Restaurants charging extra to listen to live music?
This was a first.
Last week a group of us went out to dinner to a restaurant in Boston. It was a celebration, and I was treating. It is not a nightclub. It is not a bar.
Shortly after we arrived, a four piece jazz band set up, and they began to play while we were finishing up our main dishes. We had not known this was going to happen, but that was okay. They were good, but quite loud, and we were seated next to them, so it did impact our conversation. When I got the bill, I saw that they charged us an extra $18 ($3 a person) for the half hour of music that we heard.
I have never had this happen before here in Boston at any other restaurant. I did not want to make a fuss then, due to the people I was with, our prime location next to the band, and the fact that we had enjoyed our meal very much.
We go out a lot here on Boston. This was a first for me. A cover charge for a bar or night club with live music is not unusual, and is often expected. But this was a surprise.
Yes, I could have made a little fuss, but that is not what I want to discuss. I am more curious if this happens elsewhere, if it is a new trend, and what to do in order to prevent this from happening again. Their web site does not indicate that they will charge you for their music, and as I said, we did not even know there would be any, not to mention that we'd be charged for it.
I have written to the management but have not heard back.
That the restaurant did not have this charge posted where you could see it at entry is bad business. But a cover charge for live music at a restaurant has been around for almost 100 years. Consider yourself lucky that you were not also charged a 'cabaret tax' because of the live music. This could have added another 10% to the meal.
Businesses should disclose extra fees/charges upfront to avoid customer disatisfaction.
That said, your reaction may be affected by your youth <VBG> I'm pushing 60 and remember cover charges for live music for almost 40 years. The charges are not universal, but not rare, either.
There WAS a bar near me in Central NJ that tried pulling that & didn't last long. Went to meet someone at 7 pm. was told there was a $5.00 per person cover charge for the band coming on at 10 pm. I said we'd be gone by then, but if not, we'll pay the $5 at that time. Bartender said no, you have to pay now. I asked if I would get my $5 back if we left before 10. He said no. I said fine, I'm leaving & won't be back. Waited for my friend, told him the story, we went to another bar that had a band starting at 8 - no cover charge. The bar who charged the $5 went out of business less than a year later. The one with the free band is still going strong. Most bars in my neck of NJ don't have a cover charge.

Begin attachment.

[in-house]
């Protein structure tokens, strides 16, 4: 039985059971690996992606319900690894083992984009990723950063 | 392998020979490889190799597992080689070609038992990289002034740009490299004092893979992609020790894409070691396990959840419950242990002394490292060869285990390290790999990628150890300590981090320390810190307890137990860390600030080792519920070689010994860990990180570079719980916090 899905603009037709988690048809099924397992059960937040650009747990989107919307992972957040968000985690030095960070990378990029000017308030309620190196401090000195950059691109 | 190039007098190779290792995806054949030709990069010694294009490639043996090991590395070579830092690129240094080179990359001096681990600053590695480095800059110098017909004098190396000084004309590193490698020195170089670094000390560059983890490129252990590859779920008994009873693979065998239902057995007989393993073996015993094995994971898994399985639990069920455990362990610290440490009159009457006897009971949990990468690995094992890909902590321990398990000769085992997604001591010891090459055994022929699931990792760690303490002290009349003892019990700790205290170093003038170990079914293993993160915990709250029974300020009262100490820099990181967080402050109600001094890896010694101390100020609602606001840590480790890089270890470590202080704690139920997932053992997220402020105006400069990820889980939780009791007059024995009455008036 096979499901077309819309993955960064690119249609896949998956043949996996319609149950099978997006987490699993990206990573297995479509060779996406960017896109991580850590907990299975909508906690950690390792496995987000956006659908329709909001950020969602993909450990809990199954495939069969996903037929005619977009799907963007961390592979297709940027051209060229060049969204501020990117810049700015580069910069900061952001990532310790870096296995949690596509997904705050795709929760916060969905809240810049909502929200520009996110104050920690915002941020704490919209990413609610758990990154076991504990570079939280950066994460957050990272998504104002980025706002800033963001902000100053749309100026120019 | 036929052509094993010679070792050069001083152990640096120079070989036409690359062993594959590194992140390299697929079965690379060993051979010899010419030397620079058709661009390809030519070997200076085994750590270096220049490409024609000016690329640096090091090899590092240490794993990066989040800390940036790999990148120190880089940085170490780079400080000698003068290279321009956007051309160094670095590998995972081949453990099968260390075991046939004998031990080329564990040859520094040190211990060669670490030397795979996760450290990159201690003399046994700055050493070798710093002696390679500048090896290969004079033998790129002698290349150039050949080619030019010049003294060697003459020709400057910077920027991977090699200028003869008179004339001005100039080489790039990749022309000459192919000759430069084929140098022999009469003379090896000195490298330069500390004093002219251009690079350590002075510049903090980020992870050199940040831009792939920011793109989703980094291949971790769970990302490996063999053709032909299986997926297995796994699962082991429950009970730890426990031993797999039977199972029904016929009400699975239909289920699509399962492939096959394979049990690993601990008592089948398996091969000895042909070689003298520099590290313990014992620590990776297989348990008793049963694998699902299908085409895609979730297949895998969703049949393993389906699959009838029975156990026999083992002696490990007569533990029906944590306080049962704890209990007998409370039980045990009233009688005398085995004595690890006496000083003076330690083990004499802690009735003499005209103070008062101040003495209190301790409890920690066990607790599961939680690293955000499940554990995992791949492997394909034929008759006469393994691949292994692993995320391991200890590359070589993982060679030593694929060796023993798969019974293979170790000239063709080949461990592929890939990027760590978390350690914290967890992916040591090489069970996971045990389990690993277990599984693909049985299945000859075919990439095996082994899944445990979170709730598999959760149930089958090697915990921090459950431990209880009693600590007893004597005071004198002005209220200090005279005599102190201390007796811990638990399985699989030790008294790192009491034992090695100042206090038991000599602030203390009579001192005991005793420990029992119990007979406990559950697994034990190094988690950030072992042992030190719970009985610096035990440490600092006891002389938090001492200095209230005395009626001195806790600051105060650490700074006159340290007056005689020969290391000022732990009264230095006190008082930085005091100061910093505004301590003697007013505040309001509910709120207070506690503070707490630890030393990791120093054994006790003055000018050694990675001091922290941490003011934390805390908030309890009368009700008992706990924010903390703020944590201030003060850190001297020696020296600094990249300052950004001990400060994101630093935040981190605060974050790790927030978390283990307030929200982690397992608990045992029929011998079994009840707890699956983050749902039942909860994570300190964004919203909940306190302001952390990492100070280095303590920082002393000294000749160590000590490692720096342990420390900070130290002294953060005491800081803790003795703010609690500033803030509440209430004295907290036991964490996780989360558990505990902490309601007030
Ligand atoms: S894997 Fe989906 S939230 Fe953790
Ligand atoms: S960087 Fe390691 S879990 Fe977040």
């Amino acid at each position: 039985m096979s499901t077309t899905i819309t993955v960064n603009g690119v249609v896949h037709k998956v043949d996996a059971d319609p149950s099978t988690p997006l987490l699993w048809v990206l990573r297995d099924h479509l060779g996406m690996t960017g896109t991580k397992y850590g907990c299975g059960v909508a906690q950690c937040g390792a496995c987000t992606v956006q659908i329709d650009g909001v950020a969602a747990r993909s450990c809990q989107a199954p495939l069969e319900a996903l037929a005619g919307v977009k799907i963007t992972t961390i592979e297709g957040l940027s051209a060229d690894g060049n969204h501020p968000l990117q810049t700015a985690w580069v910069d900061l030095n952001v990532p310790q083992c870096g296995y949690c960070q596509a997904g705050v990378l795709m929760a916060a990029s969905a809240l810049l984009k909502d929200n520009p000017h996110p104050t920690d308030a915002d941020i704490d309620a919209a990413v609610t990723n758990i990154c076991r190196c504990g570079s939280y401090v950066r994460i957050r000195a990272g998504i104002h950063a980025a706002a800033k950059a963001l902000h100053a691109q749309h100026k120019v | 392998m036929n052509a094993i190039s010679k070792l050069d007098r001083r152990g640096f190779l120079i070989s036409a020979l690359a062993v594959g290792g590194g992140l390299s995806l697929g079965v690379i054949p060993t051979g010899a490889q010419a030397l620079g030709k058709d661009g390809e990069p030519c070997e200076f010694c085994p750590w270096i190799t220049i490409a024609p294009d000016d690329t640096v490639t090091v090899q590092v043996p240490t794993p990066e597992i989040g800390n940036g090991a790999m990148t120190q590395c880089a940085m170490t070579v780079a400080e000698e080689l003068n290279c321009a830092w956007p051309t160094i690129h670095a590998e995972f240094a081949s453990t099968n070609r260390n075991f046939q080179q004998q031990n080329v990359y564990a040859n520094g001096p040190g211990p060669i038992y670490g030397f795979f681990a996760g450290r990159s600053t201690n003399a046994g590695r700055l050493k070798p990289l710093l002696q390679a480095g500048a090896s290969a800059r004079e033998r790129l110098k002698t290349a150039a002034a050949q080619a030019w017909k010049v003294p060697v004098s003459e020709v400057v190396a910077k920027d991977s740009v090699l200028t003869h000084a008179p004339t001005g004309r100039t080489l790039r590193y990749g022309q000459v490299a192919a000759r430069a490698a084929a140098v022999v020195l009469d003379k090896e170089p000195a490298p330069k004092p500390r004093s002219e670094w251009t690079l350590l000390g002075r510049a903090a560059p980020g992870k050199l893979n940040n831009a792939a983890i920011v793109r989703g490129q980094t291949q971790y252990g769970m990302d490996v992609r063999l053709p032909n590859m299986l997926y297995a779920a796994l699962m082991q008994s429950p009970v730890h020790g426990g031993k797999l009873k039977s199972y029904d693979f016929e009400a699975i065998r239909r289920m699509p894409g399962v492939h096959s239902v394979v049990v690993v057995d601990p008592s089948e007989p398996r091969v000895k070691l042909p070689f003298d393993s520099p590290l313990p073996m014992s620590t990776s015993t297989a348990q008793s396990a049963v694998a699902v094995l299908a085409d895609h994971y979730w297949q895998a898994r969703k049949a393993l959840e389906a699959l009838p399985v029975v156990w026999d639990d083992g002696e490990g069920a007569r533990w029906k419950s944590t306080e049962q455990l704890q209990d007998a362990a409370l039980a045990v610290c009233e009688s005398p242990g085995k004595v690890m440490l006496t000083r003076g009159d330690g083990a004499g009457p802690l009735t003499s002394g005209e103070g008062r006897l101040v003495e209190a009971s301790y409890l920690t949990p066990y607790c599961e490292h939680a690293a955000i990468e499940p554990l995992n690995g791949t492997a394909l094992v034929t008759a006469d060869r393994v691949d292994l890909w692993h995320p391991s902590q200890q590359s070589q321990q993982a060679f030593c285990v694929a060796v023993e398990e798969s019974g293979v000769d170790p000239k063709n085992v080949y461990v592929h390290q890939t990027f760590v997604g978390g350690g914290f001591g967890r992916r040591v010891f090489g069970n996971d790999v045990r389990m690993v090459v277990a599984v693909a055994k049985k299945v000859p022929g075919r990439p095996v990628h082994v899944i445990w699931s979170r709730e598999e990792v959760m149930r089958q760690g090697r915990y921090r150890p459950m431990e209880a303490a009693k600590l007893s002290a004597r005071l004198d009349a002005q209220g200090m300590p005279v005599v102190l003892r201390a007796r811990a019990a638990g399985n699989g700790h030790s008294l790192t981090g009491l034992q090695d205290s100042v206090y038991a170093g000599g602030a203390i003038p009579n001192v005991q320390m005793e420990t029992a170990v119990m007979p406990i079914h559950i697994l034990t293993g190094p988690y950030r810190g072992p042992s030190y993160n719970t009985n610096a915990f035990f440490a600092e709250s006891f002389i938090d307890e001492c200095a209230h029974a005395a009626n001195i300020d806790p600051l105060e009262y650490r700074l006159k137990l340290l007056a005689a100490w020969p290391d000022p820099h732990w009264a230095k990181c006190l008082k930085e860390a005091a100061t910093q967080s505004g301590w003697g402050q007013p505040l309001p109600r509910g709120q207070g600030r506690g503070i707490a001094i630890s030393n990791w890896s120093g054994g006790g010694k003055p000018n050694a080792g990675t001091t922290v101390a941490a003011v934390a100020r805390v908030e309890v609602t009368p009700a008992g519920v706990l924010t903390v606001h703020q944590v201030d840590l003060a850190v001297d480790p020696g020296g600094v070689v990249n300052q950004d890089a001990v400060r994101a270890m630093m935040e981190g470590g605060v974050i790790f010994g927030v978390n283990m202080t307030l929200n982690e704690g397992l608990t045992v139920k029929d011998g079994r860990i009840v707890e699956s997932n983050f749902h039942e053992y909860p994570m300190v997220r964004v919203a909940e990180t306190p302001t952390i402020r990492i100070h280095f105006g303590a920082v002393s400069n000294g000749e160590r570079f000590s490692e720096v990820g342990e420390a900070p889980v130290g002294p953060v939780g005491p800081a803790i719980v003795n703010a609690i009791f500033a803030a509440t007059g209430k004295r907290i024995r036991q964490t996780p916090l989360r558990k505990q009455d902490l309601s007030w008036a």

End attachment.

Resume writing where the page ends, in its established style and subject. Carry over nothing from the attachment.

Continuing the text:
It should be posted. I am a musician and I occasionally play a place that does add a cover to the check. It is posted that you will be charged. It is the only way they can pay the musicians. I agree though that if you want to just eat then it gets sticky. I have no answer except 3.00 is a bargain to hear live music. I personally do not like playing in those situations but it's not that uncommon
I've never heard of it, and I've been eating at restaurants which occasionally have live music quite a bit in recent years. Perhaps it is a regional practice.
If you sit in a cafe in Venice's St Mark's Square, the price of your coffee is always extortionate. And more so when the cafe's orchestra is playing as they levy an additonal charge. IIRC, two coffees and cakes cost well over €30.
I would have camped and not given up the table until the band left. I won't pay for a meal and be told I can only have three bites of it and I will not be charged for listening to a band and be told I can only listen to 30 minutes of their performance.
If a server told me that, and if I had not come specifically to hear the music and had not been told in advance that there would be a cover charge, I would pay up and leave immediately with the remaining food uneaten, and leave no tip. And I wouldn't be coming back.
I'm not someone who looks for ways to justify a cheap tip, but that treatment strikes me as no way to treat a customer.
Gosh, $3 a person for a music charge is really cheap. I would just consider it a part of the tip and stay put.
When I am dining, I do not want live music, unless it's a string quartet, that I cannot see, or a harpist.
We avoid "live music night," as that music is almost always too loud, and then with adult beverages, a fight usually breaks out, during the evening.
Seldom have I see a harpist hit anyone.